F.A.Q.

Don’t get cut off because of Gmail clipping

  • 2 June 2022
  • 4 replies
  • 151 views
Don’t get cut off because of Gmail clipping
Userlevel 3
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It’s never fun to encounter the dreaded “[Message clipped] View entire message” notice at the bottom of your emails. Thankfully there are some best practices you can follow and actions you can take in our new and classic editors to make sure you don’t run into them too often.

New Editor Clipping:
If you are experiencing clipping in the classic or new email editor, your template will have to become smaller. Some tips for making your template smaller in the new email editor are the following:

  • Limit the use of multiple sections.
  • Limit the use of background images in sections.
  • Limit the use of device-specific blocks (i.e. desktop-only / mobile-only).
  • Consolidate settings as much as possible. For example, set a background color at the section level instead of on each block within the section.
  • Consolidate blocks as much as possible. Use a single text block where possible instead of multiple text blocks one after another.

 


Old Editor:

Preventing Gmail clipping when using our classic editor is much more manageable. Watch the video (with sound 🔊) below going over best practices to avoid Gmail Clipping.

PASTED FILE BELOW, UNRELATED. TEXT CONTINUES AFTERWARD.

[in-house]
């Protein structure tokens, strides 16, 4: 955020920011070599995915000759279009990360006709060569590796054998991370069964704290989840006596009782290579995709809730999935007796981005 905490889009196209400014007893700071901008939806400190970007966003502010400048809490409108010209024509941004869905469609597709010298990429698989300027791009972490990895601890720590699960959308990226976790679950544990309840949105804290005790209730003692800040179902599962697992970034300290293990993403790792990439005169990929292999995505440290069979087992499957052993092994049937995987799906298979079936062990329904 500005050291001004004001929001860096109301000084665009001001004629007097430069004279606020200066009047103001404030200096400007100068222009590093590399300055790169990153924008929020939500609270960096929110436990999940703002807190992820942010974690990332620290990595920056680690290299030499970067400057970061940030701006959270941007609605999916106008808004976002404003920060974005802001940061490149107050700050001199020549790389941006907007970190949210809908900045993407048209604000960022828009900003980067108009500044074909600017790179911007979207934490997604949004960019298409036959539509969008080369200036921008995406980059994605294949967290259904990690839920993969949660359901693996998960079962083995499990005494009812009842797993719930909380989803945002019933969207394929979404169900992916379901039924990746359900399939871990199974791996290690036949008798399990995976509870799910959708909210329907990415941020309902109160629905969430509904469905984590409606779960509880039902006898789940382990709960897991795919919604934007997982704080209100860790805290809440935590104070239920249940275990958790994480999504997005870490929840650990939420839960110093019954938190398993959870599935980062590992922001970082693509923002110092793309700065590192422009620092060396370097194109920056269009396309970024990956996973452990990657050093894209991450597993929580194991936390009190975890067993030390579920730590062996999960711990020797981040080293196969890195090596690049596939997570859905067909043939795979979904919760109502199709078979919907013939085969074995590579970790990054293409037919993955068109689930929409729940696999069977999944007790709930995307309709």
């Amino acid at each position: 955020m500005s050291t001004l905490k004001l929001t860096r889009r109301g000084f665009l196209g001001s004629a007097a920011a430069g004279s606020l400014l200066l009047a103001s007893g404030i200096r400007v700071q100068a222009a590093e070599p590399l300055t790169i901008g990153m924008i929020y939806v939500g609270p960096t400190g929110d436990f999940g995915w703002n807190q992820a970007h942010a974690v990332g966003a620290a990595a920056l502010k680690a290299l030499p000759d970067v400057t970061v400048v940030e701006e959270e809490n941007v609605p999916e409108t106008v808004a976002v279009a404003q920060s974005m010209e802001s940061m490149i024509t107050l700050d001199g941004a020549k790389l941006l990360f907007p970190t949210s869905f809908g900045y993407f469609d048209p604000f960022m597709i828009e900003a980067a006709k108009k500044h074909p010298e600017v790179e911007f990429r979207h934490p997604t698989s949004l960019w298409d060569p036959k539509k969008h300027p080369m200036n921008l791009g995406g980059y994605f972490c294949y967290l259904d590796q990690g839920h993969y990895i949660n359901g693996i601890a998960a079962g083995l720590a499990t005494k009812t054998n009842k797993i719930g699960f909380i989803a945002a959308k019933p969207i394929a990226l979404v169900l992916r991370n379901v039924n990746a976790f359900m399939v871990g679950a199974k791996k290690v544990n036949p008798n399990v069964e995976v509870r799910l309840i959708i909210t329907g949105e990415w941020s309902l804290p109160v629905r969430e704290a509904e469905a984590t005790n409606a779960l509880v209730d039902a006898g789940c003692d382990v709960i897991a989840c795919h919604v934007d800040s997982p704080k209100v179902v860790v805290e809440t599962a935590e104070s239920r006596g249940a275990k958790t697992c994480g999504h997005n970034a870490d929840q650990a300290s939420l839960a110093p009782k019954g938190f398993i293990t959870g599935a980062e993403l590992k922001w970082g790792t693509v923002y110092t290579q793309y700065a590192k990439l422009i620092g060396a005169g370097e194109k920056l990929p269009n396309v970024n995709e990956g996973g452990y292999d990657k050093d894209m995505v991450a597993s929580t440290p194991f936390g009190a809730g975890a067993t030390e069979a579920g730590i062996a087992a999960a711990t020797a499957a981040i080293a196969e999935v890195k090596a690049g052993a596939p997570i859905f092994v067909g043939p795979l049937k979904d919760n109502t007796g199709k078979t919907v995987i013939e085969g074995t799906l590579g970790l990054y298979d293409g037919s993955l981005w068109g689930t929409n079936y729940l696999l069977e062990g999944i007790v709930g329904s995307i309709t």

In the video, I explain that templates should be around 75 KB in order to avoid being clipped by Gmail. Email templates with over 102KB of HTML will definitely be clipped by Gmail.

To find the exact size of the email when it is delivered in the inbox (including click tracking), send yourself a one-off email using this method, then click ‘View Entire Message’ if the email is clipped in your inbox. 

Once the full message is open in your browser, right-click anywhere in the window, then, click View Page Source. 

Copy all of the page source code, then visit bytesizematters.com and paste your email’s code into the text field. The size of your email will appear in the right corner above the text field.

This GIF below illustrates these steps.

To avoid clipping, the template will have to become smaller. 

In the video, I go over some techniques to cut down on KB size, such as using 'desktop & mobile' blocks rather than one block for desktop only and one block for mobile only, using just one product block, and limiting how many header and table blocks are used. Product and header blocks use the most HTML & CSS, so they are larger.

Also, if you are copying & pasting content from another source (such as Google Docs, internal emails, etc.) into your Klaviyo emails, please use the Paste as Plain Text button to clear inline styles from the original source. These external inline styles that are getting carried over from the original source can add additional HTML/CSS, increasing the size of the email.

Image sizes do not affect KB size of emails. So, if your images are large (2000px wide for example) this will not make the email larger. 

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Additional Resources:


4 replies

I have followed most of these steps but I still cannot come close to the amount of blocks that a competitor uses in their emails without being clipped.